No one will want to date me if I’m not thin
Does my partner find me attractive now that I’ve gained weight?
I know my partner doesn’t like my body the way it is
I posted about these topics on social media this week, and I got a lot of comments and private messages from people who are really struggling with these kinds of thoughts. Some of their stories were heartbreaking! The pain that these fears around weight and appearance can be really intense. If you are struggling like that, I want to offer some advice and hope for your situation.
- Not everyone prioritizes physical appearance over inner qualities. Many people are much more focused on their partner’s character, sense of humor, values, etc. than they are the person’s exterior. Also, those inner qualities can sometimes create or enhance the physical attraction as well.
- People’s range of what they’re attracted too is often more broad than we think it is. Not every guy is only attracted to thin women who look like models (if they’re even attracted to that type at all).
- You might have a distorted perception of yourself and not see yourself as attractive as other people see you. Other people have their own perceptions and opinions and might genuinely find your body appealing, even if you don’t. So if they say they think you’re beautiful, work on believing them. You don’t have to believe it for yourself. But trusting they believe it is important. That’s giving them the respect of being allowed to have a different opinion than you.
- Do you really want a partner who places such importance on your aesthetics? Being in a relationship with someone who highly values your appearance might validate your insecurities at times, but you will live in fear of losing that approval. That could keep you stuck in disordered eating to maintain your weight. You will also be constantly worrying they’re more attracted to thinner or prettier women, especially if your appearance changes. And it will. Some body changes are outside our control because of aging, illness and other life circumstances. You also will probably feel used and undervalued as a whole person, which is a terrible way to feel.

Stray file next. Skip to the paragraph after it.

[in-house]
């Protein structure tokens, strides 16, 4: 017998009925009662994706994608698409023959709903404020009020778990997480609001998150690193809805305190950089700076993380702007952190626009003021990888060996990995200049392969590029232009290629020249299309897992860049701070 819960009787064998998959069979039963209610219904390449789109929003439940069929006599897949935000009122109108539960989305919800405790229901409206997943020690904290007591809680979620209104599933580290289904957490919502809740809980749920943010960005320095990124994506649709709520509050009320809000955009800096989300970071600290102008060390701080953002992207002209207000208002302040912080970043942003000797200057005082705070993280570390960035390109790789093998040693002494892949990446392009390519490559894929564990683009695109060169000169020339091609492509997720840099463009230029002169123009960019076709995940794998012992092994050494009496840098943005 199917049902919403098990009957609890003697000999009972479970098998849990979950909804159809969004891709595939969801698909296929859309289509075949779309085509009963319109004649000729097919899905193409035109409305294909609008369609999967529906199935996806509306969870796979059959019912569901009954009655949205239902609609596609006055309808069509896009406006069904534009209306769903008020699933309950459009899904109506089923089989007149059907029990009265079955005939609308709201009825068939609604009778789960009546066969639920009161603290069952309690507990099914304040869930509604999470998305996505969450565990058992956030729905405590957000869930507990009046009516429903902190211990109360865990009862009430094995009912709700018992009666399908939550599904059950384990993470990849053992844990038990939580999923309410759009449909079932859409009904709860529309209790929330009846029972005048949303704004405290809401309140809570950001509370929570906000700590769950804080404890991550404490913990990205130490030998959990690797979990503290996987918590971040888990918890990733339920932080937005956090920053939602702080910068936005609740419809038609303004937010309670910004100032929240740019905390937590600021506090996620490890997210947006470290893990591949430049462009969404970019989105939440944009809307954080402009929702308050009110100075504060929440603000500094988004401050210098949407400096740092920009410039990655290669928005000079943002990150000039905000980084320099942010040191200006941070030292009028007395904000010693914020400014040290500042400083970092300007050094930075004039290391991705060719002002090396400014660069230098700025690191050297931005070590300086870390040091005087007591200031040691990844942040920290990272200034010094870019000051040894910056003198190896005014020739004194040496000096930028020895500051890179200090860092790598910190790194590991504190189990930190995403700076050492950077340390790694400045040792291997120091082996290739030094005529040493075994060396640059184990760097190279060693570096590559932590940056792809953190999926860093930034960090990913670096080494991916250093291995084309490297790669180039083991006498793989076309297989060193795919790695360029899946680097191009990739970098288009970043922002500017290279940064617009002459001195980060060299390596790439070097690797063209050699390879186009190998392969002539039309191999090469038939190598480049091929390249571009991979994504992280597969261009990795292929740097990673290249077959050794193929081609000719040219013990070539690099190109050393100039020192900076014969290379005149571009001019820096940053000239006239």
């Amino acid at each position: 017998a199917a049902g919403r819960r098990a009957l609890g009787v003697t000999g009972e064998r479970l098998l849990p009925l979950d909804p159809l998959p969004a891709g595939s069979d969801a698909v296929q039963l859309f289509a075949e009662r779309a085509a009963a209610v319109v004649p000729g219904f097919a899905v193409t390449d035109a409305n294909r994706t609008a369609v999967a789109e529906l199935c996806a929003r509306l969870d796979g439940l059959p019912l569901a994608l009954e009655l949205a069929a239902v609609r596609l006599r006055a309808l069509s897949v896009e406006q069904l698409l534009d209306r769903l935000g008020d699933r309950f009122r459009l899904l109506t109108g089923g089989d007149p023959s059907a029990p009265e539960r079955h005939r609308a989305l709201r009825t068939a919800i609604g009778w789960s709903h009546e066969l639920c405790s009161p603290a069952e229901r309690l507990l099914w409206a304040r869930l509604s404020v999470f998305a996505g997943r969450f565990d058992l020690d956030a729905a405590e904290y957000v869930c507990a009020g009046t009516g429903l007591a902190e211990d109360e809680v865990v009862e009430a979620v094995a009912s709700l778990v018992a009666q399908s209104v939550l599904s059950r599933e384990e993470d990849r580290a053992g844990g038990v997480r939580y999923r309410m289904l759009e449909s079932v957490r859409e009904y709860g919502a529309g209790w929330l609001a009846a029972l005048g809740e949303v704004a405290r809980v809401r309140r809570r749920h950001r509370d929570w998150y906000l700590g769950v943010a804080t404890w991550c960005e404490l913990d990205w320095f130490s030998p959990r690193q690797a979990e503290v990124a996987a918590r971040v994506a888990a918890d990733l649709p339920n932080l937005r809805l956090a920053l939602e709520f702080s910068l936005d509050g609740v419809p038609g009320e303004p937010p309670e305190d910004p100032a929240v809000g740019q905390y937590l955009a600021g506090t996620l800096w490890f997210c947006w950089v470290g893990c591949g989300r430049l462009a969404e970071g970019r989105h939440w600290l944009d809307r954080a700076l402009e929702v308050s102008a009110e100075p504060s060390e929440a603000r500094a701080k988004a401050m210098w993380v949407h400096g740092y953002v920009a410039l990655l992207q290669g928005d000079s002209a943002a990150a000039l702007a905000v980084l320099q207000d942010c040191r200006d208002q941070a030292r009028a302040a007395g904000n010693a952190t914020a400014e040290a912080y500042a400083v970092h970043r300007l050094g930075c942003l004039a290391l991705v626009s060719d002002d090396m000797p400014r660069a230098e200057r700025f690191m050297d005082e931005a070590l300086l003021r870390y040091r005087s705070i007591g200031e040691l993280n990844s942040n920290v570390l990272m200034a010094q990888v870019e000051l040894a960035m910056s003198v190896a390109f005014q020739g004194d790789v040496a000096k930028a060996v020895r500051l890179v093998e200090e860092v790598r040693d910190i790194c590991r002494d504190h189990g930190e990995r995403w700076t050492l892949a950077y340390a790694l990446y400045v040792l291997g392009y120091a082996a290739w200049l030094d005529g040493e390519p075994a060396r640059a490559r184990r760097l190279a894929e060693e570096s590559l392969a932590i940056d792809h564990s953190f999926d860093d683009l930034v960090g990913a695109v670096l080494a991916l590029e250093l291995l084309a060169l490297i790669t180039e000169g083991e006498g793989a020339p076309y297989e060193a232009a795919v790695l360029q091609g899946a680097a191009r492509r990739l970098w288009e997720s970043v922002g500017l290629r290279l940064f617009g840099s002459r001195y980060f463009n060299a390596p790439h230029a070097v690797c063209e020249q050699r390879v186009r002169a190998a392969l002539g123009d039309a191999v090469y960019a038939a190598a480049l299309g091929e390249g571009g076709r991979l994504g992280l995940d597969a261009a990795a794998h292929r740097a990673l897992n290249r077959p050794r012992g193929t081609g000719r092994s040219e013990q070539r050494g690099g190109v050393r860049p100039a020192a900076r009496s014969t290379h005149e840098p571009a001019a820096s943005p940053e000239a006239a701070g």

If you feel emotionally safe to talk about it with your partner, tell them how you’re feeling and what you need them to do differently. Draw boundaries about any negative comments about your weight or appearance. If you don’t feel you can talk to them or they don’t respect your feelings or boundaries, there are some deeper issues in the relationship I hope you’ll get support around.
You are good enough.
You are more than a body.
You are worthy of love and respect.
I’m Cherie Miller, MS, LPC, founder of Food Freedom Therapy™. I offer counseling for chronic dieting as well eating disorder therapy for Anorexia, Bulimia, Binge Eating Disorder, Orthorexia, ARFID, and other eating disorder issues. Contact me here or follow me on Instagram or Facebook.